And the player to be named much later in the Jason Grimsley-for-Denny Bautista is … Eli Marrero. Thank you, Kansas City.
The Orioles acquisition of the right-handed hitting Marrero on Wednesday not only gives them a major upgrade over stopgap backup Napoleon Calzado in the outfield, it's also the best kind of trade out there – one in which a team gives up nothing to get a useful part.
Marrero is just that for the O's, a useful part. Granted, his stats in Kansas City were awful – four homers, nine RBIs, a .159 batting average and a .222 on-base percentage in 88 at-bats – but consider the circumstances. In the punchless Royals lineup, Marrero often batted fifth or sixth, in front of the light-hitting likes of Angel Berroa, Terrence Long or John Buck. Inspired by his breakout 2004 season – 10 HRs, 40 RBIs, .320 average, .894 OPS – K.C. had Marrero miscast as a power hitter.
The Orioles won't make the same mistake. They'll bat him low in the order and use him in their outfield rotation along with Sammy Sosa, B.J. Surhoff, David Newhan and Jay Gibbons. All but Sosa bat left-handed; Marrero is a righty. When Larry Bigbie – who also bats from the left side – gets healthy, Marrero could find himself in a platoon with Bigbie in left field, getting starts against left-handed pitchers. Marrero has batted .314 against lefties over the past three-plus seasons, including .415 last season.
Marrero's real value to the Orioles – and to the fantasy owners – lies in his versatility. He has played all three outfield positions this season as well as nine games at first base. He broke into the big leagues as a catcher and could find himself behind the plate at some point, which would be a big boost to his fantasy value. Regardless, those in deep AL-only leagues will want to add him immediately.
And now a look around the rest of the majors:
Torii Hunter, Twins: Forget that miserable May. Hunter is batting .577 with 10 RBIs – one more than he had all last month – in six June games.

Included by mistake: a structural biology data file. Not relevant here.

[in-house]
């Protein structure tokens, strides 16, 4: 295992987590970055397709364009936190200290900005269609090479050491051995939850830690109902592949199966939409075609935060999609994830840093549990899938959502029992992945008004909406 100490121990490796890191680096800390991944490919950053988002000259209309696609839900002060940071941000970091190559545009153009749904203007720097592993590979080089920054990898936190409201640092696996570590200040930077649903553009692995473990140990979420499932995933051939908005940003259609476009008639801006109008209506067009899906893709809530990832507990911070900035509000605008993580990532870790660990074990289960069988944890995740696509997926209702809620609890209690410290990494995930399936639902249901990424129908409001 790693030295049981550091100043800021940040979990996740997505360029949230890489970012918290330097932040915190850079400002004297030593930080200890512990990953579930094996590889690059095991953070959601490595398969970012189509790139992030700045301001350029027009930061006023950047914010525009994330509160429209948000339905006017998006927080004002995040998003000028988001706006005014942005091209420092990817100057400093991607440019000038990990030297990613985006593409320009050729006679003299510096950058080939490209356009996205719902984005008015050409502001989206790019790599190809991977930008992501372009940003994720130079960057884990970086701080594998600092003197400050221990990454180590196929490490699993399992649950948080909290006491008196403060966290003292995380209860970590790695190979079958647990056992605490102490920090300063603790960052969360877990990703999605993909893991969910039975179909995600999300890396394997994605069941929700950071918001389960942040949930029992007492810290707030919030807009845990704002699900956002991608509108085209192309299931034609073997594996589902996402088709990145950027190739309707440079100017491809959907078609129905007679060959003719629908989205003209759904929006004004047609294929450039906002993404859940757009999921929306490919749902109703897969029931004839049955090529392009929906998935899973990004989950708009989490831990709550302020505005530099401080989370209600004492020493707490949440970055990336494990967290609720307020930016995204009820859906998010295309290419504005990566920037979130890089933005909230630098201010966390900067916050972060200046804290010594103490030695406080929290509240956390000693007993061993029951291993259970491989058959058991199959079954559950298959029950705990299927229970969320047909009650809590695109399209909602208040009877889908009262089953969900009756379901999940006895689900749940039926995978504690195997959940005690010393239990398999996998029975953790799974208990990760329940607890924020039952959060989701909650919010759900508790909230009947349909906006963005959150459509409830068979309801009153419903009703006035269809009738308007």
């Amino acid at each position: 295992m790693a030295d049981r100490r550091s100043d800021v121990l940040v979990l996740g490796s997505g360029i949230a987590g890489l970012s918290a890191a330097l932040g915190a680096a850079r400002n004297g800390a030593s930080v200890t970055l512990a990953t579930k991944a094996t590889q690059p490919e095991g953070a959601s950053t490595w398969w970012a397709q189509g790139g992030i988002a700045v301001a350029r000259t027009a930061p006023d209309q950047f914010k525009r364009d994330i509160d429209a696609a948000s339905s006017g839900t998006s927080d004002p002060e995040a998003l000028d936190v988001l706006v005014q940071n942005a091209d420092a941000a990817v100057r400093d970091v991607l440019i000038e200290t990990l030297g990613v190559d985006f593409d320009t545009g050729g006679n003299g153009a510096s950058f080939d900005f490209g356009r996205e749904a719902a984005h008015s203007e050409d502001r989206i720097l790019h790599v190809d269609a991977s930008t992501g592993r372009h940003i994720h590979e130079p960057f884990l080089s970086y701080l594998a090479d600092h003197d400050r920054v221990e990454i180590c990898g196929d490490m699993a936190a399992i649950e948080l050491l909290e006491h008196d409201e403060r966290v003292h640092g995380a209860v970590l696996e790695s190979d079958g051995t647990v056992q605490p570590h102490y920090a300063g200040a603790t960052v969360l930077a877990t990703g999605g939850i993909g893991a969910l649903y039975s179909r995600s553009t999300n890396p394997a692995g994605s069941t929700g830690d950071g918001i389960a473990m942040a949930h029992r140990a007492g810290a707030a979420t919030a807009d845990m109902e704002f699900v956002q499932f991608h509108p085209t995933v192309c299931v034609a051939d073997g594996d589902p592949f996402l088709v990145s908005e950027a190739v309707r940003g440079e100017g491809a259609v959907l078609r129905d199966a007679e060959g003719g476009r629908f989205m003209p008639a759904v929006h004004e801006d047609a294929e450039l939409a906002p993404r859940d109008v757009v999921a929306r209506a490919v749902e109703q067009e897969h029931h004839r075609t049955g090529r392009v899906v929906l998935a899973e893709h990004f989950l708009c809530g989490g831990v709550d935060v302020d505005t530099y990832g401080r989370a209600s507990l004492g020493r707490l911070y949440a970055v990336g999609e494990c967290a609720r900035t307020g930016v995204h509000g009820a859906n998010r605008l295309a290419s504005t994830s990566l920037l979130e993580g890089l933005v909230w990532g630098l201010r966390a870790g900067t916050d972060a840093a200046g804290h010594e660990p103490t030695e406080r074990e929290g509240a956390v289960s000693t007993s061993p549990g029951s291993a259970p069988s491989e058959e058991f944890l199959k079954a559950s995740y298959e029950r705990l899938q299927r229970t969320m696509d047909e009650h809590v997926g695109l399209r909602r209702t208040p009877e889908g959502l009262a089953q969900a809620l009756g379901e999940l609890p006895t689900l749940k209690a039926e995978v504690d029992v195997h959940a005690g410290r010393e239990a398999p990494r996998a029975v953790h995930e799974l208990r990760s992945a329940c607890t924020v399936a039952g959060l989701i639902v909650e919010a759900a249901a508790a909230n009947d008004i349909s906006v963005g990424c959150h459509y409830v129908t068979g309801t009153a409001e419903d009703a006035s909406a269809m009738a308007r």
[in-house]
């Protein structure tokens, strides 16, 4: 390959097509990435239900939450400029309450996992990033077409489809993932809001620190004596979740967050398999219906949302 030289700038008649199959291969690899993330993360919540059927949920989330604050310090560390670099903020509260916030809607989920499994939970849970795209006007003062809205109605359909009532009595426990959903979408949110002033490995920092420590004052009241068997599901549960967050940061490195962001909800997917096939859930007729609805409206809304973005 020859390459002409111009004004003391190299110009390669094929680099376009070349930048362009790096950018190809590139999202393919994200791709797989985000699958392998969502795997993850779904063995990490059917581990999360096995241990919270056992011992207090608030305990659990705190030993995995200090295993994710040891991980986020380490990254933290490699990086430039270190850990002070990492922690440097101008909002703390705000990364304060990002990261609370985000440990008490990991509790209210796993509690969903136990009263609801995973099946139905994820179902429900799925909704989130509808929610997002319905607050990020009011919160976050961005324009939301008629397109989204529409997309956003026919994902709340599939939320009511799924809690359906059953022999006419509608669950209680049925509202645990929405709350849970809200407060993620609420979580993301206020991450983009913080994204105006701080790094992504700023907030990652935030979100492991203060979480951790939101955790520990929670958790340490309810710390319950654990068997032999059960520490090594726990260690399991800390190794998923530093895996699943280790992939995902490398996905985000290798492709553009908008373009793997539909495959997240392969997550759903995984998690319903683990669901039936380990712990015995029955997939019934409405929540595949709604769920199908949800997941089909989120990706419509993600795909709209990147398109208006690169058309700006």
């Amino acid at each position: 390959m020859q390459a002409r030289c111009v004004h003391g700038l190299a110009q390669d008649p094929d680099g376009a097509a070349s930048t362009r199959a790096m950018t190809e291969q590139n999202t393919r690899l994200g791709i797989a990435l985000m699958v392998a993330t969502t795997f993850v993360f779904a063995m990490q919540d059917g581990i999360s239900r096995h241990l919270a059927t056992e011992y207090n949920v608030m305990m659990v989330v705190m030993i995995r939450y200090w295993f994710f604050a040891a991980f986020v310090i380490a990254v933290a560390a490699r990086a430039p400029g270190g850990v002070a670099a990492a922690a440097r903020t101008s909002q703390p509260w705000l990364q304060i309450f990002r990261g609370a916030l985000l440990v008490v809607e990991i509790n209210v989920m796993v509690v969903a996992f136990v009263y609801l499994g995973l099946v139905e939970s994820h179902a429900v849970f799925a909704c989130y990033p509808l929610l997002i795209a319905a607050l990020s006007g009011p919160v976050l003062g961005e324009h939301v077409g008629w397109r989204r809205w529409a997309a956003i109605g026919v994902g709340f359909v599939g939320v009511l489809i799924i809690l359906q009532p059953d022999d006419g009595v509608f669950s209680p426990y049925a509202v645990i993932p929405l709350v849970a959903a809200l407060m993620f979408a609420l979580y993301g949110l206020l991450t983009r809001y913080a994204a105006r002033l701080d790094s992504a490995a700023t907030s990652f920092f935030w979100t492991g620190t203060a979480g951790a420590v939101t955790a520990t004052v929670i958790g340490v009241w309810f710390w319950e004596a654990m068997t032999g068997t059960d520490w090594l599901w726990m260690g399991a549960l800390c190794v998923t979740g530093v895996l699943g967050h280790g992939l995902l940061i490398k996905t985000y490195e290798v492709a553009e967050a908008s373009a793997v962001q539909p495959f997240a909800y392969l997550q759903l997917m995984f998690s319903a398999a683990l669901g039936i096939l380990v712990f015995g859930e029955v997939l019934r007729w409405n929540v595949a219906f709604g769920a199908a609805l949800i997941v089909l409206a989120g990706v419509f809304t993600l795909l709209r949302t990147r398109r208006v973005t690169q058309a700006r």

Carlos Zambrano, Cubs: Elbow woes appear to be in his past – too much computer time was the diagnosis – and he has posted a 0.93 ERA in his past four outings.
Chris Young, Rangers: Allowed more than two earned runs for the first time in eight starts last week, and his ERA rose to 3.03. Hopefully you rode out the early April rough spots.
Aaron Harang, Reds: Another young pitcher who's ERA is hovering around 3.00, Harang has become the Reds' ace by default. Shrug off his recent rocky start in the Rocky Mountains.
John Lackey, Angels: A cheap source of Ks, Lackey ranks sixth in the AL in strikeouts, right behind Santana, Johnson, Colon and Halladay. Who knew?
Chipper Jones, Braves: From a 4-for-38 slump to the DL to possible surgery, this hasn't been a good couple of weeks for Chipper. On a positive note, it opens a door for Andy Marte.
Clint Barmes, Rockies: Frontrunner for NL Rookie of the Year proves that taking the stairs isn't always good for your health. What a mess. Clean up on Aisle 3.
Casey Blake, Indians: With a .188 average, one of many hitters who contributed to Eddie Murray's ouster. Cleveland needs to take Casey's bat away and sit him on the bench.
Adrian Beltre, Mariners: The non-contract year Beltre is back with one home run in his past 20 games and an average that has dipped to .234. Maybe the Dodgers knew what they were doing after all.
Mike Maroth, Tigers: Talk about rotten luck. Five infield hits by the Orioles plus three Detroit errors prevented him from earning his first win since mid-May.